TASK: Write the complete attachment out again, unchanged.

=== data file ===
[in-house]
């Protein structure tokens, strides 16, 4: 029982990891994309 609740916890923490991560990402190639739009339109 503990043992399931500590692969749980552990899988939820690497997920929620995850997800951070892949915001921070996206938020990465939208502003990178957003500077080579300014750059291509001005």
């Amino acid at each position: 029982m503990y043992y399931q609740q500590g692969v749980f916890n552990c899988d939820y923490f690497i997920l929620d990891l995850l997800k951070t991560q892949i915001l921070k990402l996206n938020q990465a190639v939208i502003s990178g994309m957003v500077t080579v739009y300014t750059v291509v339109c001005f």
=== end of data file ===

[in-house]
């Protein structure tokens, strides 16, 4: 029982990891994309 609740916890923490991560990402190639739009339109 503990043992399931500590692969749980552990899988939820690497997920929620995850997800951070892949915001921070996206938020990465939208502003990178957003500077080579300014750059291509001005």
């Amino acid at each position: 029982m503990y043992y399931q609740q500590g692969v749980f916890n552990c899988d939820y923490f690497i997920l929620d990891l995850l997800k951070t991560q892949i915001l921070k990402l996206n938020q990465a190639v939208i502003s990178g994309m957003v500077t080579v739009y300014t750059v291509v339109c001005f």